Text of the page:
The oldest known symbols created for the purpose of communication were cave paintings, a form of rock art, dating to the Upper Paleolithic age.The oldest known cave painting is located within Chauvet Cave, dated to around 30,000 BC.It took about 20,000 years for homo sapiens to move from the first cave paintings to the first petroglyphs, which are dated to around 10,000BC.It is possible that humans of that time used some other forms of communication, often for mnemonic purposes - specially arranged stones, symbols carved in wood or earth, quipu-like ropes, tattoos, but little other than the most durable carved stones has survived to modern times and we can only speculate about their existence based on our observation of still existing 'hunter-gatherer' cultures such as those of Africa or Oceania.
Many businesses benefited from the additional communication options that became available after the invention of the telephone.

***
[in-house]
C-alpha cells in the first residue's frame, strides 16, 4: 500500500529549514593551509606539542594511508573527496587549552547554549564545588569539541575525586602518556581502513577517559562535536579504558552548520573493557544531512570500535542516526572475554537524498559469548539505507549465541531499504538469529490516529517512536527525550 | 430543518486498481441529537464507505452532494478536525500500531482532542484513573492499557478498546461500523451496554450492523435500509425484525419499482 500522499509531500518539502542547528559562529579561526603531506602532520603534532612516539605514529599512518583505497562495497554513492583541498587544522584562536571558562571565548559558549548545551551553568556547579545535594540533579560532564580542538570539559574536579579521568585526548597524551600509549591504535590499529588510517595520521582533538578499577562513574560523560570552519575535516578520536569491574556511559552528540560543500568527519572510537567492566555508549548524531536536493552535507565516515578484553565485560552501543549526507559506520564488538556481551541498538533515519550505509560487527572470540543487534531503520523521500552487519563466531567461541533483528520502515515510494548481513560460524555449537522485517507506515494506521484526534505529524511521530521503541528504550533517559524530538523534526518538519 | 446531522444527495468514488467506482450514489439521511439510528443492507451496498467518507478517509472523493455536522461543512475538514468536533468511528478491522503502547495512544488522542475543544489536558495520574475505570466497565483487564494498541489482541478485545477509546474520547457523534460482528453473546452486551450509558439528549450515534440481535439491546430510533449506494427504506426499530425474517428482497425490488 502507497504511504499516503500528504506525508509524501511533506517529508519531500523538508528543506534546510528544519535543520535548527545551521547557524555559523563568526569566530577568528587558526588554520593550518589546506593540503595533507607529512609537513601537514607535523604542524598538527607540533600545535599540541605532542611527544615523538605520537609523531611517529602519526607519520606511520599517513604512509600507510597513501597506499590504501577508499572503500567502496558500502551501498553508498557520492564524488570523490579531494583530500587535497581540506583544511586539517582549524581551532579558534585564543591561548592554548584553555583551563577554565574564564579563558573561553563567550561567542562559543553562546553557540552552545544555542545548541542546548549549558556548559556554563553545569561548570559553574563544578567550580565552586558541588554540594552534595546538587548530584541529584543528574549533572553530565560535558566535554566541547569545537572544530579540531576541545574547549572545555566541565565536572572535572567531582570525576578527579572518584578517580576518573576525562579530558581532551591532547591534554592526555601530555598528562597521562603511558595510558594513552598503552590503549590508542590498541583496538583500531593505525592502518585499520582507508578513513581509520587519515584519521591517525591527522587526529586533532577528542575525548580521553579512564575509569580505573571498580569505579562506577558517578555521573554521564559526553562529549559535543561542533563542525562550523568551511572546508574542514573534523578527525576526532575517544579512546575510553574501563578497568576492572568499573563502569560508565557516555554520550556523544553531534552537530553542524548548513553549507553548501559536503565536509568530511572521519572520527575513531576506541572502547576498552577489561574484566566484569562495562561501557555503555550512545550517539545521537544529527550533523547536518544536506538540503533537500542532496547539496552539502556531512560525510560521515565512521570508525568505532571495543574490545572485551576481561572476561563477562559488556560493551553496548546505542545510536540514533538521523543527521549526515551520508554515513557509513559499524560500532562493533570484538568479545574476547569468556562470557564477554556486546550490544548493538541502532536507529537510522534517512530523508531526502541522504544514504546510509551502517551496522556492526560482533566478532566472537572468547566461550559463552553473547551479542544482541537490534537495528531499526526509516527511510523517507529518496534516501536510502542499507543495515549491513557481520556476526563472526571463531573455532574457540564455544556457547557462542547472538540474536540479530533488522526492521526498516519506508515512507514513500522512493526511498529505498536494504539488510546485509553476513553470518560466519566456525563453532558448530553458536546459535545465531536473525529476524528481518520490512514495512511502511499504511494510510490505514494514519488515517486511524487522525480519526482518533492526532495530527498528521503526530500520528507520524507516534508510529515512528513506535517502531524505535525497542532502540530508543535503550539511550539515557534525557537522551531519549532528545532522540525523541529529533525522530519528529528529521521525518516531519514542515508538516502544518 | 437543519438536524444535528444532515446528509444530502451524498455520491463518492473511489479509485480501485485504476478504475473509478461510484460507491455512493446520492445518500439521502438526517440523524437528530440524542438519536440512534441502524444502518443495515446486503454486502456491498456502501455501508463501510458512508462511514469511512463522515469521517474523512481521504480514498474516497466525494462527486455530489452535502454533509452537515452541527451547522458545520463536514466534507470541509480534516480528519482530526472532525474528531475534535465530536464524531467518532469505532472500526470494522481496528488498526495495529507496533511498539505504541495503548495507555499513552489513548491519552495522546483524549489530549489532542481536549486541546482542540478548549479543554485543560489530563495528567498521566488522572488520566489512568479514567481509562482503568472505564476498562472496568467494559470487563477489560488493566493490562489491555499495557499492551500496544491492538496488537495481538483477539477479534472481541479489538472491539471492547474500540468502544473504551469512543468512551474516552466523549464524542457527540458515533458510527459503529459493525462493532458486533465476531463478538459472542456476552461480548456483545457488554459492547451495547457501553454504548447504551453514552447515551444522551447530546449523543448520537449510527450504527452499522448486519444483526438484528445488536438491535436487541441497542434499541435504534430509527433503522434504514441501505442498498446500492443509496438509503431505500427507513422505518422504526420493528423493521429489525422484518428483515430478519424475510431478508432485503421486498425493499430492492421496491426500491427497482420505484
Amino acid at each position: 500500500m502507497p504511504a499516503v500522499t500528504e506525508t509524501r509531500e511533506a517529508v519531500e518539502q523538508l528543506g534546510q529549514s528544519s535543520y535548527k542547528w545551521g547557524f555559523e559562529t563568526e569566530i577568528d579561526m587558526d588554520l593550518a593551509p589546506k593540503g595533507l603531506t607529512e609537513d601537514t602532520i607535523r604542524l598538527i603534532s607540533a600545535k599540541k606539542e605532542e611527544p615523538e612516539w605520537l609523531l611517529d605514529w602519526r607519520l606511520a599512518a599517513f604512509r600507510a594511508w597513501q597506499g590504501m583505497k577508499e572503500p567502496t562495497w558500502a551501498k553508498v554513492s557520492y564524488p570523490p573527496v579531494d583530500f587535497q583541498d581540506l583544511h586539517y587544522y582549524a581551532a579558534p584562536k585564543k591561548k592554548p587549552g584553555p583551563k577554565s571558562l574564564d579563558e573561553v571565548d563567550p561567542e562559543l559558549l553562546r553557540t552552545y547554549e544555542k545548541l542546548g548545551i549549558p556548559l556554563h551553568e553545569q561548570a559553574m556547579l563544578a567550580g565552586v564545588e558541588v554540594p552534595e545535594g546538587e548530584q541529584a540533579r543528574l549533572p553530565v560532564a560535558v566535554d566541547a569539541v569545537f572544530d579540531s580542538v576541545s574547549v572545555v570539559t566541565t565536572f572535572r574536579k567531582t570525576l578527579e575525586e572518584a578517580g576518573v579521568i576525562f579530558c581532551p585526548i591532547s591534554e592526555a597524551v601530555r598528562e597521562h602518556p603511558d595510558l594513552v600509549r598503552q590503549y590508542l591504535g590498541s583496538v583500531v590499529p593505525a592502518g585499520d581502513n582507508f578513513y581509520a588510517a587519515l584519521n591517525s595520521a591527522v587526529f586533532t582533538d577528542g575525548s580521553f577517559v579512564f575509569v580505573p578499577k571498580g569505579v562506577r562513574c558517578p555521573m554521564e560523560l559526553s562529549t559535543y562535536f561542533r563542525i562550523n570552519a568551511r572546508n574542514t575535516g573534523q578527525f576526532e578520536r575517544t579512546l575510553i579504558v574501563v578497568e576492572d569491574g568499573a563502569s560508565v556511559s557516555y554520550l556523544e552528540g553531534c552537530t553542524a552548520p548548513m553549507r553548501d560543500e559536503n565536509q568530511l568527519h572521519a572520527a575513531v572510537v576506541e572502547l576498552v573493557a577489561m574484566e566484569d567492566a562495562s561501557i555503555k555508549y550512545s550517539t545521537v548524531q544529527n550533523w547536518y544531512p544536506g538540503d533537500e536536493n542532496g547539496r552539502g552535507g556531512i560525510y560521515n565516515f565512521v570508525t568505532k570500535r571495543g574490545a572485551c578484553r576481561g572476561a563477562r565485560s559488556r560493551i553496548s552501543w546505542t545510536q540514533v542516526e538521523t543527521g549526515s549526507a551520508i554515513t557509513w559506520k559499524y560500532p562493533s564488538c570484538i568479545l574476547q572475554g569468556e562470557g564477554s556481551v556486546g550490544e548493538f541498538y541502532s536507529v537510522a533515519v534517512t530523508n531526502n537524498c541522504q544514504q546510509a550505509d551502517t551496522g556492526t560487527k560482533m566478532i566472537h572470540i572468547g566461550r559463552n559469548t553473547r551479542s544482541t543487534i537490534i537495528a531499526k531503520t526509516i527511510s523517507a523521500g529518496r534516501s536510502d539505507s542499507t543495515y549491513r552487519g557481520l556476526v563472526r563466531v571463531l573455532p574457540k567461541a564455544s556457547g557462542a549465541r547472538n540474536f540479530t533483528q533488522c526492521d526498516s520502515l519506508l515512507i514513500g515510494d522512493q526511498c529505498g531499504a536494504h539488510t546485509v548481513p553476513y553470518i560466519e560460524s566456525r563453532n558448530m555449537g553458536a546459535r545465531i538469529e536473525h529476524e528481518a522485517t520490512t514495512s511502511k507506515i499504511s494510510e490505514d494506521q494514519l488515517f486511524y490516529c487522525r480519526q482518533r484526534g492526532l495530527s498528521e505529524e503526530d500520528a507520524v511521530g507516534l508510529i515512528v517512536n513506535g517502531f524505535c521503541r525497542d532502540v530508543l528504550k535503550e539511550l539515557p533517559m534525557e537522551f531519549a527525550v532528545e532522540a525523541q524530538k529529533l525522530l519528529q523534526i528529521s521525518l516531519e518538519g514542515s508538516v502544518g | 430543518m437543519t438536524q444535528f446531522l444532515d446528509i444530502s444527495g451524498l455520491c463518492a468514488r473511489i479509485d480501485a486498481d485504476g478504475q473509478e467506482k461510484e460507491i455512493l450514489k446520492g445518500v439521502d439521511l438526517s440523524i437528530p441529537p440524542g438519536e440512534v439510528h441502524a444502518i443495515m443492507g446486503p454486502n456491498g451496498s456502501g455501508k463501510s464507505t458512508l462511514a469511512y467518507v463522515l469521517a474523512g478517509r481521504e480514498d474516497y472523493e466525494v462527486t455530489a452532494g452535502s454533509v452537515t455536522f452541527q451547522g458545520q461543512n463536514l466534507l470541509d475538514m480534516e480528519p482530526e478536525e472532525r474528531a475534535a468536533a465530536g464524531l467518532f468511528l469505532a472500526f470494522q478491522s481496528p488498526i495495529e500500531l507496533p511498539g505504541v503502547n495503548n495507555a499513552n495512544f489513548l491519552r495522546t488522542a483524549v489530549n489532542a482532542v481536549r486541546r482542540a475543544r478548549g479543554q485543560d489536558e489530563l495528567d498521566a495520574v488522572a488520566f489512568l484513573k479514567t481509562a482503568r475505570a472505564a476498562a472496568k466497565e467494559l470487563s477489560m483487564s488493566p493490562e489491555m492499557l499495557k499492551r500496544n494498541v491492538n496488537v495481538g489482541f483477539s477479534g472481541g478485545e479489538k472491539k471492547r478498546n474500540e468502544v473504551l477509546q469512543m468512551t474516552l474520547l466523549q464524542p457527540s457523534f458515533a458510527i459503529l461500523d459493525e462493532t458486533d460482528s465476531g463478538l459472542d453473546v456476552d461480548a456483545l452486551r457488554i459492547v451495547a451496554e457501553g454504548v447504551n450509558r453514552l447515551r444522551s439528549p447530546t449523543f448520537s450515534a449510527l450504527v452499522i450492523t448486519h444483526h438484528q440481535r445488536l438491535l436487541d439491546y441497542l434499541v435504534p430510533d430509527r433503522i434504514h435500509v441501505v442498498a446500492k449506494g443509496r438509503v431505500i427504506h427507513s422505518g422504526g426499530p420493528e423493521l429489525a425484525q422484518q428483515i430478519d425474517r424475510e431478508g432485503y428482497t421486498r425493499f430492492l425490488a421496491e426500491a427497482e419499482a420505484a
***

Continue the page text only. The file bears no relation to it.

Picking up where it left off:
His competitor Elisha Gray registered a similar patent just a few hours after he did.
The telephone came about because they were trying to improve the capabilities of the telegraph.
This system allowed other individual lines to be connected with each other through a central station. An individual would need to manually connect the wires to each other through the switchboard. Many phones would go to a doctor’s office, police station or to a bank.
Individuals could subscribe to the switchboard for a monthly fee that gave them access to the telephone network.